I’ve been writing for quite a while now; this is probably the fourth or fifth (or even sixth – I’ve honestly lost count) iteration of my original blog, which I originally put up on Geocities back in February 2001. Since then, I’ve written on-and-off since then, with fairly large swathes of time when I stopped writing completely. And the impetus for writing hasn’t always been the same: initially, I wanted to write to share my opinions on things about my life as a university student; eventually, as I started work, I wanted to share neat things about what I was working on, like a neat hack to to generate frequency counts from a table in SQL – which, in hindsight, would have probably been better done had I known about window functions.

I started journalling when I was a teenager. I’ve always felt pretty comfortable being introspective, so it wasn’t a stretch for me to also write online. The question though, as always, was what I felt comfortable sharing.

I wrote on my journal back in my youth, if I were being honest to myself, out of a bit of teenage angst. It developed quite afterwards as a way to look at my day, to reflect on the good or bad that’s happened, and to think about it, or at least to try to detach myself from it and to introspect.

So why do I write now?

Nowadays, I write to talk about my life as it is, as someone who writes software for a living in general, and as a Filipino writing software in particular – and that might mean thinking out loud about the business of writing software as a freelancer, or about my journey so far. I still do write about code on occasion, although I’m admittedly struggling to do that now, as there isn’t much I can write about in that vein without getting myself in trouble.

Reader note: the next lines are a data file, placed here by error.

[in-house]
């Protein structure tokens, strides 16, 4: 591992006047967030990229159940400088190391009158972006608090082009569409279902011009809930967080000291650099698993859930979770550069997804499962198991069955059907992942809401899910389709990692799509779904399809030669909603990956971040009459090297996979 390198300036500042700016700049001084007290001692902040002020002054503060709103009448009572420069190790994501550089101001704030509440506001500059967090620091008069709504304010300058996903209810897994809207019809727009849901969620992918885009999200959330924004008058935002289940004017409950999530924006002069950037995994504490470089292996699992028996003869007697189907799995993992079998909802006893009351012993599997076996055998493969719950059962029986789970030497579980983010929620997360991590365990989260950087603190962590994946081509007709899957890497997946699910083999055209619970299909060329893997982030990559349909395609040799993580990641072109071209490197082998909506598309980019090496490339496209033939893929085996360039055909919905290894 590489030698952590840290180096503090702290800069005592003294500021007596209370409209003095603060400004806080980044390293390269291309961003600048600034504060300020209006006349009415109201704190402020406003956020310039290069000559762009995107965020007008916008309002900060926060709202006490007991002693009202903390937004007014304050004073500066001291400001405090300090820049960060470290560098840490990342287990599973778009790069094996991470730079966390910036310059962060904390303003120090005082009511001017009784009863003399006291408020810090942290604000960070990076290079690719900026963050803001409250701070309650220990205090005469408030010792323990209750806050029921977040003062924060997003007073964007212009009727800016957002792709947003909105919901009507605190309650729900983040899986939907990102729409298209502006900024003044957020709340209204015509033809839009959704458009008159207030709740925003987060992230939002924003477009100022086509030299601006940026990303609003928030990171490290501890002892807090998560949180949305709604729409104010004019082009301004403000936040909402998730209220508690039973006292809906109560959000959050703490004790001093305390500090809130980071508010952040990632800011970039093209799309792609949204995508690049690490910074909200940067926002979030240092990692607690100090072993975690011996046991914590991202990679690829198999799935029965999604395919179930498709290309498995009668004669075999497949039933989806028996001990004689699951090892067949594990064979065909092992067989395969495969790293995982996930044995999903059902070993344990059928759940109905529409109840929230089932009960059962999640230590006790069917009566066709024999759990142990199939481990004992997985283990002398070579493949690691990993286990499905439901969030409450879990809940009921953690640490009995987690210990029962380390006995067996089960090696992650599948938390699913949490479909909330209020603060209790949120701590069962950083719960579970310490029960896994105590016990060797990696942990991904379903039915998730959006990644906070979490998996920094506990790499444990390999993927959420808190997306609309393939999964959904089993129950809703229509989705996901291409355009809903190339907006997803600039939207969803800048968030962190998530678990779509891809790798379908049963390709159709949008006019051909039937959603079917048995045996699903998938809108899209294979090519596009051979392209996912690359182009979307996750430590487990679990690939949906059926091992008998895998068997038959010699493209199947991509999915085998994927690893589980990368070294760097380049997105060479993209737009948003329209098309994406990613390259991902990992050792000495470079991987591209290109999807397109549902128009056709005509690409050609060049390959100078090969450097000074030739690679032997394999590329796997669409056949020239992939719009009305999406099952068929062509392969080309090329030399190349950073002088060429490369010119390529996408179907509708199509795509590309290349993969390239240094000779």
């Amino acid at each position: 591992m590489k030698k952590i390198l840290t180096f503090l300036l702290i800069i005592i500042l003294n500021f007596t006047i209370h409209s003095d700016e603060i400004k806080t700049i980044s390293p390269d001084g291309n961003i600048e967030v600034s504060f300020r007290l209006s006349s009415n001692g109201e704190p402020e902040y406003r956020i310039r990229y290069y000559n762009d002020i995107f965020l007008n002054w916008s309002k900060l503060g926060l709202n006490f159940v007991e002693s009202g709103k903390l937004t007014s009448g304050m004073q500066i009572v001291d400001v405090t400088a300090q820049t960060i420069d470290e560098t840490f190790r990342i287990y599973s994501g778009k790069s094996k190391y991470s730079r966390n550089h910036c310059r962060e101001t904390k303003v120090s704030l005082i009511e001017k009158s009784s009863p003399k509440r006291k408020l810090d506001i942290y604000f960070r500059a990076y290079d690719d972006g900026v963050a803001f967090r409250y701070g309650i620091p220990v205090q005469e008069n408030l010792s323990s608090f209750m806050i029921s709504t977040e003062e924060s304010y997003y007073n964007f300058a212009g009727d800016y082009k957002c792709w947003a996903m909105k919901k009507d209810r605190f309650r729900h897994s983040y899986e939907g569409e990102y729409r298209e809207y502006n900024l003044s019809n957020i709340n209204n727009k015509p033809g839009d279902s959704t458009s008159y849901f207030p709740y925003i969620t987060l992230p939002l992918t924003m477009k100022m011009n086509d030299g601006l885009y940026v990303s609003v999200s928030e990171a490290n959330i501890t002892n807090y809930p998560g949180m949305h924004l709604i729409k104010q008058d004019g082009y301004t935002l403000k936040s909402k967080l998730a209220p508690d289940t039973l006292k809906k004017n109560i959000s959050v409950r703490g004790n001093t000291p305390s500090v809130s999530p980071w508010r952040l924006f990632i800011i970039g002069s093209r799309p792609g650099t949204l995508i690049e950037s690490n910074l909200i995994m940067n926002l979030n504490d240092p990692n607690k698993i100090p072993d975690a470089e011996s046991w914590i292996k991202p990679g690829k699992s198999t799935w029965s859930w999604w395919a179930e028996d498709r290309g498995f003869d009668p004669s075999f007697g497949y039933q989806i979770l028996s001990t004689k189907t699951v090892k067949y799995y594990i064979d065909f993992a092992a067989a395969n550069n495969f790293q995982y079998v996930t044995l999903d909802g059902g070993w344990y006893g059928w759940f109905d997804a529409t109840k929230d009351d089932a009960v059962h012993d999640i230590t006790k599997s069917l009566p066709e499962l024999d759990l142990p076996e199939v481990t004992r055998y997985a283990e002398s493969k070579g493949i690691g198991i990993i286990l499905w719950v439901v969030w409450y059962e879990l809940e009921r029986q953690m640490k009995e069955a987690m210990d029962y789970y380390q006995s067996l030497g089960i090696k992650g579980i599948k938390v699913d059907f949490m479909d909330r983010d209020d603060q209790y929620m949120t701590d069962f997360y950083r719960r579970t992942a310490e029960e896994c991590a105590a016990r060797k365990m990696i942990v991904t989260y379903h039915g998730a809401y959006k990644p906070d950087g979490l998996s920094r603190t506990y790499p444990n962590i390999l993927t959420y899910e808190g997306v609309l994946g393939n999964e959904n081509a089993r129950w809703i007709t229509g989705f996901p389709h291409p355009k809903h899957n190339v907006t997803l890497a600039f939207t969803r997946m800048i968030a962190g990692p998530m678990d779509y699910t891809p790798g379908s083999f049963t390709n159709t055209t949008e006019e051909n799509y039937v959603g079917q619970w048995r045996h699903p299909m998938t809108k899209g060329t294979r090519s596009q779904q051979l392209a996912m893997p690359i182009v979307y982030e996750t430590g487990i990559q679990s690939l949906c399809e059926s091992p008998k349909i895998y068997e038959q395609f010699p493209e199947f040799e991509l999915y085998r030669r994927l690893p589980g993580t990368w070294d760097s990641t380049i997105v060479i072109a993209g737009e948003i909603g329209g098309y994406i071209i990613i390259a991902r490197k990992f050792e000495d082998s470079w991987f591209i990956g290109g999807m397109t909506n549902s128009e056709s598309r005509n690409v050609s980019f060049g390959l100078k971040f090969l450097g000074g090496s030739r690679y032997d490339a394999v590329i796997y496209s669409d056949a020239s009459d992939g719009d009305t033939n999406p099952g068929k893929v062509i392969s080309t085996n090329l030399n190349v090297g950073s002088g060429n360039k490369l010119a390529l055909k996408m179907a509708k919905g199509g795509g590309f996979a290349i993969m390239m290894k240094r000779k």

My blog is in one form or another quite autobiographical, no matter how much I try to keep my private life private – not that I’m famous and of note, mind, but then again social media is autobiographical, and I prefer to do it in things on my own terms. I want to tell stories, and sometimes those stories are my own.

I also want to at least share those little things I’ve learned along the way, in the same ethos as open source and free software. I might not necessarily contribute directly (or as often) to the community of code, but hopefully I can contribute something, nonetheless.

I have to admit though that there’s a bit of narcissism involved in keeping a blog online, similary to posting selfies on Instagram – in a relatively more old school fashion, however. There’s always a dimension of self-indulgence in writing in this blog, This, in a fashion, my public journal, although definitely more curated. What keeps me honest, hopefully, is always keeping that fact in mind, and to write with some humility.

And my (sometimes failed) attempts to post regularly are at least a realization that a blog needs an audience, and previously I had likely lost chunks of that audience when I stopped writing for long stretches of time, spans when I took hiatuses. I’ll try not to do that, and I can’t yet promise I’ll be more consistent. Maybe next year. I’m definitely trying to get better at this, so bear with me.

In the end, this isn’t all indulgence. Writing is a skill that I believe has a large bearing on my actual day-to-day work. You might see it as something quite orthagonal to the cold, logical, rational act of writing code, but I see it as actually another side of the same skill: when we write code, we are not only describing an implementation of some algorithm, but we are instead communicating ideas to other humans reading the code. That’s why there’s such an emphasis on readable code, as code is read more often than it will be written.

True, the art and practice of writing words on a page is definitely different from laying out the logic of a function, but the skills involved in honing and organizing your thought processes so that you tell a story in your prose is in my mind one and the same as the ones you should use when writing your code so as to be readable by your colleagues, or your future self.

So hopefully I can keep this up, and write more. And hopefully writer’s block never beleaguers me.

Previously: Three Months In